18 Awesome Service Projects for Your National Art Honor Society

art department mosaic

Prepping for a new school year is a lot of work, and it takes a chunk of our mental capacity. Thinking about service projects for your extracurricular students is probably something you have considered tabling for later. We all know that using our artistic skills to give back is a great way to connect with the community. However, service projects don’t have to be large and time-consuming to make a big impact on your students, school, local, and global communities.

Many high school art programs offer a National Art Honor Society (NAHS) as an extracurricular activity. A big focus of NAHS is to bring art to the community through service. Likewise, the International Baccalaureate (IB) program has a Creativity, Activity, Service (CAS) component. Students are encouraged to tie all three areas together to grow through collaborative experiences that help others. If you are looking for activities and events for your NAHS and CAS students, or even just your art classes and art club, you are in the right place!

Here are eighteen meaningful projects that fuse art and service.

art department mosaic

Small-Scale Projects

Short-term, small-scale project ideas are perfect to keep on hand. They are quick, fun fillers between larger, long-term projects. Inject these throughout the seasons to fill space or to get the ball rolling on the new year.

1. Welcome Signs
Create artful banners to promote a positive environment on day one. Print off locker signs with warm, personalized messages for incoming freshmen. Create pocket maps of the school or hang hand-lettered flags to identify rooms or areas.

2. Be Mine, Valentine
Art students come up with the wittiest (and cutest) valentines around. Help students create pun-loving cards and then scan and print them in bulk. Students can then sell, package, and deliver these happy messages for a small fee. These cards help students feel special, and the funds can be donated to a larger organization.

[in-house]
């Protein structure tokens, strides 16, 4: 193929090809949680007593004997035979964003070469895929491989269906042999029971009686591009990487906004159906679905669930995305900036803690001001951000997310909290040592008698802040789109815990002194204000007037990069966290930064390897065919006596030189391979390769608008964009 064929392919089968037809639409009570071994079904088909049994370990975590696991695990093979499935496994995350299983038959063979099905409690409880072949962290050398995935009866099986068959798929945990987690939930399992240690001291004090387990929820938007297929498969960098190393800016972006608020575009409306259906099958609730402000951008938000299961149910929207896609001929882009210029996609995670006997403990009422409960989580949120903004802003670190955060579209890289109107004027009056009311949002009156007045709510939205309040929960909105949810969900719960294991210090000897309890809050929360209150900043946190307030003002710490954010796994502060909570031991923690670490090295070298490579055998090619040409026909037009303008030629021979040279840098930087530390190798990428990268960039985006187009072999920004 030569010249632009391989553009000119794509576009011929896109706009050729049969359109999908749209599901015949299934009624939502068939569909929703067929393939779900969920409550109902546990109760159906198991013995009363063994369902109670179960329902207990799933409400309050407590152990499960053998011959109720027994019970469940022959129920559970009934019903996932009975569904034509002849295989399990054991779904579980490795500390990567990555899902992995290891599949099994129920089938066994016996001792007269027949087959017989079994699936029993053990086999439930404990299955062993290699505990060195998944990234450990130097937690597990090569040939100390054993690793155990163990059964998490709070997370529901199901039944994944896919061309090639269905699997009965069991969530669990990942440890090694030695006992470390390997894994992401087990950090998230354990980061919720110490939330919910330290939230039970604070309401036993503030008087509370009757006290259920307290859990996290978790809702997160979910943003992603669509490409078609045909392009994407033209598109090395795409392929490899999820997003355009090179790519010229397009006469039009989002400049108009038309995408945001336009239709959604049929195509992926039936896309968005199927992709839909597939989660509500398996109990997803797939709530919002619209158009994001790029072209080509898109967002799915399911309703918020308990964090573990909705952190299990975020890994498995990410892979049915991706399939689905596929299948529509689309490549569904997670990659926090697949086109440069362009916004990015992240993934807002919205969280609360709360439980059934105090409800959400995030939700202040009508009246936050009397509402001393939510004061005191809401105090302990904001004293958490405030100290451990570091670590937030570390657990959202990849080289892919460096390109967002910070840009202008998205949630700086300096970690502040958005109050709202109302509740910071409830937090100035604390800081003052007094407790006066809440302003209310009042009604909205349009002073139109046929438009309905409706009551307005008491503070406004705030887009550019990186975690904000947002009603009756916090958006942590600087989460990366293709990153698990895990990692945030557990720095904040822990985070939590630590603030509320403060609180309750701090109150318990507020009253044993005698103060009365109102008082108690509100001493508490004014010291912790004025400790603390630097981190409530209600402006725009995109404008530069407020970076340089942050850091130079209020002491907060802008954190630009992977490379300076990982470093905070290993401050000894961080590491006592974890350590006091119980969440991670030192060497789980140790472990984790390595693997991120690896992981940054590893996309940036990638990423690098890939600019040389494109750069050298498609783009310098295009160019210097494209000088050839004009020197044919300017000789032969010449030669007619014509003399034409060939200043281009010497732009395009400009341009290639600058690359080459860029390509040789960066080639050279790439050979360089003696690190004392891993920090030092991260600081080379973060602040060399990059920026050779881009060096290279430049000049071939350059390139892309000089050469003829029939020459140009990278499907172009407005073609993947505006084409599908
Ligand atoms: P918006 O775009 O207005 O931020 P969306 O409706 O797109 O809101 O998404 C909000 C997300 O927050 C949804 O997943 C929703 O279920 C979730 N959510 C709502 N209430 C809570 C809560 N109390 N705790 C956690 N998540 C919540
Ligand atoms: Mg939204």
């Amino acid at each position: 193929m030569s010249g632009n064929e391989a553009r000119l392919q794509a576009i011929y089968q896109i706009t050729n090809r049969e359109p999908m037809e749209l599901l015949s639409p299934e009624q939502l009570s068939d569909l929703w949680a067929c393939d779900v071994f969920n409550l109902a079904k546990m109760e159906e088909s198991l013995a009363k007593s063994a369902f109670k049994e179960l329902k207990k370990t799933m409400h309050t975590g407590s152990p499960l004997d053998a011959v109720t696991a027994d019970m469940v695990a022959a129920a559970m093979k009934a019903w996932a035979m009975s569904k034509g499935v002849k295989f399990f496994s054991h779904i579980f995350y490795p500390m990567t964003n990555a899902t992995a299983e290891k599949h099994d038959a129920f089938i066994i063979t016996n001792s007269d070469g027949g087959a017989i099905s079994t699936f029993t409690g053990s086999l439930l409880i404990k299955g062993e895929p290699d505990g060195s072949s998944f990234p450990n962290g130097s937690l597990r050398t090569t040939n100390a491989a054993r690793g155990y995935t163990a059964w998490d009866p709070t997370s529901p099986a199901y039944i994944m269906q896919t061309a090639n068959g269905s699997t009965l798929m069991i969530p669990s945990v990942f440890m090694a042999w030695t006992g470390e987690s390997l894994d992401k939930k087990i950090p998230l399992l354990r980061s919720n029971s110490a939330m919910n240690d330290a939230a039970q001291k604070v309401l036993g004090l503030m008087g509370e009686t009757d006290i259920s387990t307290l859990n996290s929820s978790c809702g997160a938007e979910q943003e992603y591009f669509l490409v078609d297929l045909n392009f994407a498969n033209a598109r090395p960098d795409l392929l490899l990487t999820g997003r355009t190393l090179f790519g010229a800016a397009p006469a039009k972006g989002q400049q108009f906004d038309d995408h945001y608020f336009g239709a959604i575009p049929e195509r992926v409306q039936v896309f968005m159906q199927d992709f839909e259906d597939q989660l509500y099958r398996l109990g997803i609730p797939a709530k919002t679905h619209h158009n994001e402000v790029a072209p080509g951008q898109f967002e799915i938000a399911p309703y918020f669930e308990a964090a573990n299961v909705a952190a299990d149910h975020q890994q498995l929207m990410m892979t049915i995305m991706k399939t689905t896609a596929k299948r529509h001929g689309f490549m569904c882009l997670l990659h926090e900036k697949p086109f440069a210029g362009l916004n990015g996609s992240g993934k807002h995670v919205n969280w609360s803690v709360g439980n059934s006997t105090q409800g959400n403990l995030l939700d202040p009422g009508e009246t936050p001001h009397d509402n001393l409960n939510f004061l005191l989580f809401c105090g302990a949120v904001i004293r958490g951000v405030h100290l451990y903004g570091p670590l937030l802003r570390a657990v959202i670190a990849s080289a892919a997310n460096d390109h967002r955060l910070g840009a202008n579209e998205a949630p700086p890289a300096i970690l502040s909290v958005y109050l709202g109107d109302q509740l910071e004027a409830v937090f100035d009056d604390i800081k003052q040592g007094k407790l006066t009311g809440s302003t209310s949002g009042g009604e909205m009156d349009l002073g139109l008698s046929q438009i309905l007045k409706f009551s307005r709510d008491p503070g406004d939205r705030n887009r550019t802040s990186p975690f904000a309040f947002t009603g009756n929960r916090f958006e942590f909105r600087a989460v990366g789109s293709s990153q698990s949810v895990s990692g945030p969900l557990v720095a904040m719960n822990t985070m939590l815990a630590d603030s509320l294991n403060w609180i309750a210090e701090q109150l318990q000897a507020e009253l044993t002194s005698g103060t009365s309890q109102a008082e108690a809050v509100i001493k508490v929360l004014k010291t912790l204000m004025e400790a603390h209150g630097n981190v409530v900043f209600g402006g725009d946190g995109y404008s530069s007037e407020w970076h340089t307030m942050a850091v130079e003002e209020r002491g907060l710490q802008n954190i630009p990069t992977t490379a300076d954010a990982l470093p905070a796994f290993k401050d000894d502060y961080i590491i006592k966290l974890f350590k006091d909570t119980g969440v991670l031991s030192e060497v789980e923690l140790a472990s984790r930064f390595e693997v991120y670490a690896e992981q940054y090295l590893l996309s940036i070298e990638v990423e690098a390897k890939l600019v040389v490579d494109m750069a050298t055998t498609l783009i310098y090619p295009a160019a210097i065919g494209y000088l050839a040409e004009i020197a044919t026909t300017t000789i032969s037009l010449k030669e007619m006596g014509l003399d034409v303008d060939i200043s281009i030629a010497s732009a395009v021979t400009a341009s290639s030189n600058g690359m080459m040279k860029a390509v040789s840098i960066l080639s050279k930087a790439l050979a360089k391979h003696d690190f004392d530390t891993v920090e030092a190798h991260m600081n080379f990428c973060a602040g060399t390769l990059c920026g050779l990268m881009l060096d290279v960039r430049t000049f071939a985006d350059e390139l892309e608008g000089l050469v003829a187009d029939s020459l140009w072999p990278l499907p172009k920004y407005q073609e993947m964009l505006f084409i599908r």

students making signs

3. Calculator Covers
Janell Matas, a high school teacher in Illinois, keeps close connections with other departments when adding to her list of service projects. The math department keeps a stash of calculators for students to check out during testing or for homework. These covers, primed and painted with acrylic paint, send an art-filled message to those crunching numbers. This is also a unique way for the math teachers to label and track the calculators.

students decorating calculator covers

4. Cards and Care Packages
Nothing touches hearts like sending original art cards and small care packages. Consider service members abroad, hospitals with long-term patients, and nursing home residents. Women and Children centers are another great local opportunity to spread love and warmth to those who need it the most.

artwork in clear bag

5. Self-Care Coloring Pages
If you are looking to boost morale or support mindfulness around the school, look no further. Students in Elizabeth Osborne’s NAHS in Illinois created artwork that was turned into a coloring book. Create a station with colored pencils in the teachers’ lounge to support teachers’ well-being. Share pages in the school library or cafeteria to impact the culture and climate of the school.

stack of coloring books

6. Google Classroom Banner Contest
Osborne’s students also participated in a Google Classroom banner contest for other classes and content areas. Students connected with teachers from other subjects, advocated for the arts, and supported student engagement through art. The end result was a personalized banner for each teacher.

Mid-Sized Projects

Medium-sized projects may take a little more planning and collaboration with your community to get started. Schedule these into your service calendar based on what is going on in your school and the local community.

7. Window Painting
Perhaps your community hosts a yearly painting contest, your school needs some pep for homecoming, or you are looking to show support for a themed month. Window painting is a fun and highly visible way to clock service hours.

8. Art Fair Fundraisers
Print off student artwork to sell as mini-prints, cards, magnets, and more. Have students research charitable organizations and determine where to donate the proceeds. Save a portion of the earnings to cover supplies for future service projects.

9. Holiday Markets
Schools often rent out space to holiday markets or craft fairs. These are good opportunities to snap holiday photos, sell hand-made cards, clay pendants, ornaments, and more.

10. Teach Art
Connect with your community to teach art to others. Reach out to your local community center, YMCA, or afterschool organization. Teaching art to others through a weekly class or one-time workshop is a fun service project for your students. It promotes the importance of the arts beyond your school walls. Another idea is to connect with your school or district’s child development program. Teaching preschoolers melts the heart and may even make some art teachers in training!

11. Field Trip Fundraiser